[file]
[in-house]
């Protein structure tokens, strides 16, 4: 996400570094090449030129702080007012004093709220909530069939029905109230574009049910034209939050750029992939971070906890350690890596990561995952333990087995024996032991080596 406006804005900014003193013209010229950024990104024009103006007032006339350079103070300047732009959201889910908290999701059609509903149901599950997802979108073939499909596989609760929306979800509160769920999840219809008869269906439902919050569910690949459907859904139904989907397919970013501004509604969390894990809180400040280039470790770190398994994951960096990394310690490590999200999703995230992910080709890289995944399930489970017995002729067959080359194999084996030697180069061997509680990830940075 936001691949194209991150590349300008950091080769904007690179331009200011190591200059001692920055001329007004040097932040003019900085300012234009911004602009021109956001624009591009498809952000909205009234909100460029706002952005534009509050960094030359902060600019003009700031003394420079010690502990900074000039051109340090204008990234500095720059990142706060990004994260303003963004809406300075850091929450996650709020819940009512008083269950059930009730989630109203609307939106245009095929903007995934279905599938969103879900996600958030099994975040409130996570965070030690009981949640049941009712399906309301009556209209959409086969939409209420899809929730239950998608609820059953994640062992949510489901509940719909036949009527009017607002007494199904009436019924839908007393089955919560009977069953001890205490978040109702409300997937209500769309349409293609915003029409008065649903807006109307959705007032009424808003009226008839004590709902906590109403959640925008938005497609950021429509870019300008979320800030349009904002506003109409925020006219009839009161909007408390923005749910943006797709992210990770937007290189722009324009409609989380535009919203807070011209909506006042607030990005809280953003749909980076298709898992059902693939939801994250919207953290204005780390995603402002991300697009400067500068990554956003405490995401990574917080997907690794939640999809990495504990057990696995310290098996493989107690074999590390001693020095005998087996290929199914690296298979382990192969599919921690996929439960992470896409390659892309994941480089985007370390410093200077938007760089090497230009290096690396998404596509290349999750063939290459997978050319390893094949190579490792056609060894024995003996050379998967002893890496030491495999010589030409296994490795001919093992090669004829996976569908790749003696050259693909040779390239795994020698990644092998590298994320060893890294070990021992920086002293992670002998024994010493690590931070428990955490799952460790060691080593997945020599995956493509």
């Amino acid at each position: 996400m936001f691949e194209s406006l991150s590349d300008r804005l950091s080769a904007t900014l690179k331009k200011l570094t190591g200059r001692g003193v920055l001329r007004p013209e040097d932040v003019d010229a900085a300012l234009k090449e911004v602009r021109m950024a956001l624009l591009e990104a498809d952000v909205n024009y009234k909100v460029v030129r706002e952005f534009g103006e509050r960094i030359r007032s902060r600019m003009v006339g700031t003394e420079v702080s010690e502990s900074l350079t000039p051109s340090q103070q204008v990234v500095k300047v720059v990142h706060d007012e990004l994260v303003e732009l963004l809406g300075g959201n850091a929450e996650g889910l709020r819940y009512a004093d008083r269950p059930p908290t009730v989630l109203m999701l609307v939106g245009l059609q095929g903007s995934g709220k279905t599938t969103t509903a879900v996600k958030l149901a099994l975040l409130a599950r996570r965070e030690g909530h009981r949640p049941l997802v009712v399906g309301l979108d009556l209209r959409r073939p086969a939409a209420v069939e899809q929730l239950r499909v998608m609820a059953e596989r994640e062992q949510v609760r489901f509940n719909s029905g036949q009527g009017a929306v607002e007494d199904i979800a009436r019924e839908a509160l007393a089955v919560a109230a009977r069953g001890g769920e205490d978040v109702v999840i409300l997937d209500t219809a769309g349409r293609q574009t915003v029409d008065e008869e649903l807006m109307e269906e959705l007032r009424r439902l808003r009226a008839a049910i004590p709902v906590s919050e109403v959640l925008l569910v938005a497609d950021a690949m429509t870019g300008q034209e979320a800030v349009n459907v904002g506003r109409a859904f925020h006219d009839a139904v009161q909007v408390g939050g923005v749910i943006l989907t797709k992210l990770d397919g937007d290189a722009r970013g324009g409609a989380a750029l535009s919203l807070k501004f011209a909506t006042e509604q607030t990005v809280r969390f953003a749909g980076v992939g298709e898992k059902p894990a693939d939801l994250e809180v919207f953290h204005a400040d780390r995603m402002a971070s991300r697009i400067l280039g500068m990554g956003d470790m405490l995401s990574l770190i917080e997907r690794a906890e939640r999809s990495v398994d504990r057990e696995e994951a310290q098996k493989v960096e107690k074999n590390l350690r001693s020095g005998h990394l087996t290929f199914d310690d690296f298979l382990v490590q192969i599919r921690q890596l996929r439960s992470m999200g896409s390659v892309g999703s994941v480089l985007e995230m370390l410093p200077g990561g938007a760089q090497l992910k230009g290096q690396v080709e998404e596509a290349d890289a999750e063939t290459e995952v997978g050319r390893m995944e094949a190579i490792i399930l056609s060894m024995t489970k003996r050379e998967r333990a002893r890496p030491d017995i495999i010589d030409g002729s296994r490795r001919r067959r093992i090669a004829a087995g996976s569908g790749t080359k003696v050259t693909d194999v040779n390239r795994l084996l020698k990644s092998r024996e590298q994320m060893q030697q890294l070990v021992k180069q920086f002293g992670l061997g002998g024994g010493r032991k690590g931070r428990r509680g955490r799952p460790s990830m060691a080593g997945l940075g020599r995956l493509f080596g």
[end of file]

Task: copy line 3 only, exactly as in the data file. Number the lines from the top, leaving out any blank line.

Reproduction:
């Amino acid at each position: 996400m936001f691949e194209s406006l991150s590349d300008r804005l950091s080769a904007t900014l690179k331009k200011l570094t190591g200059r001692g003193v920055l001329r007004p013209e040097d932040v003019d010229a900085a300012l234009k090449e911004v602009r021109m950024a956001l624009l591009e990104a498809d952000v909205n024009y009234k909100v460029v030129r706002e952005f534009g103006e509050r960094i030359r007032s902060r600019m003009v006339g700031t003394e420079v702080s010690e502990s900074l350079t000039p051109s340090q103070q204008v990234v500095k300047v720059v990142h706060d007012e990004l994260v303003e732009l963004l809406g300075g959201n850091a929450e996650g889910l709020r819940y009512a004093d008083r269950p059930p908290t009730v989630l109203m999701l609307v939106g245009l059609q095929g903007s995934g709220k279905t599938t969103t509903a879900v996600k958030l149901a099994l975040l409130a599950r996570r965070e030690g909530h009981r949640p049941l997802v009712v399906g309301l979108d009556l209209r959409r073939p086969a939409a209420v069939e899809q929730l239950r499909v998608m609820a059953e596989r994640e062992q949510v609760r489901f509940n719909s029905g036949q009527g009017a929306v607002e007494d199904i979800a009436r019924e839908a509160l007393a089955v919560a109230a009977r069953g001890g769920e205490d978040v109702v999840i409300l997937d209500t219809a769309g349409r293609q574009t915003v029409d008065e008869e649903l807006m109307e269906e959705l007032r009424r439902l808003r009226a008839a049910i004590p709902v906590s919050e109403v959640l925008l569910v938005a497609d950021a690949m429509t870019g300008q034209e979320a800030v349009n459907v904002g506003r109409a859904f925020h006219d009839a139904v009161q909007v408390g939050g923005v749910i943006l989907t797709k992210l990770d397919g937007d290189a722009r970013g324009g409609a989380a750029l535009s919203l807070k501004f011209a909506t006042e509604q607030t990005v809280r969390f953003a749909g980076v992939g298709e898992k059902p894990a693939d939801l994250e809180v919207f953290h204005a400040d780390r995603m402002a971070s991300r697009i400067l280039g500068m990554g956003d470790m405490l995401s990574l770190i917080e997907r690794a906890e939640r999809s990495v398994d504990r057990e696995e994951a310290q098996k493989v960096e107690k074999n590390l350690r001693s020095g005998h990394l087996t290929f199914d310690d690296f298979l382990v490590q192969i599919r921690q890596l996929r439960s992470m999200g896409s390659v892309g999703s994941v480089l985007e995230m370390l410093p200077g990561g938007a760089q090497l992910k230009g290096q690396v080709e998404e596509a290349d890289a999750e063939t290459e995952v997978g050319r390893m995944e094949a190579i490792i399930l056609s060894m024995t489970k003996r050379e998967r333990a002893r890496p030491d017995i495999i010589d030409g002729s296994r490795r001919r067959r093992i090669a004829a087995g996976s569908g790749t080359k003696v050259t693909d194999v040779n390239r795994l084996l020698k990644s092998r024996e590298q994320m060893q030697q890294l070990v021992k180069q920086f002293g992670l061997g002998g024994g010493r032991k690590g931070r428990r509680g955490r799952p460790s990830m060691a080593g997945l940075g020599r995956l493509f080596g």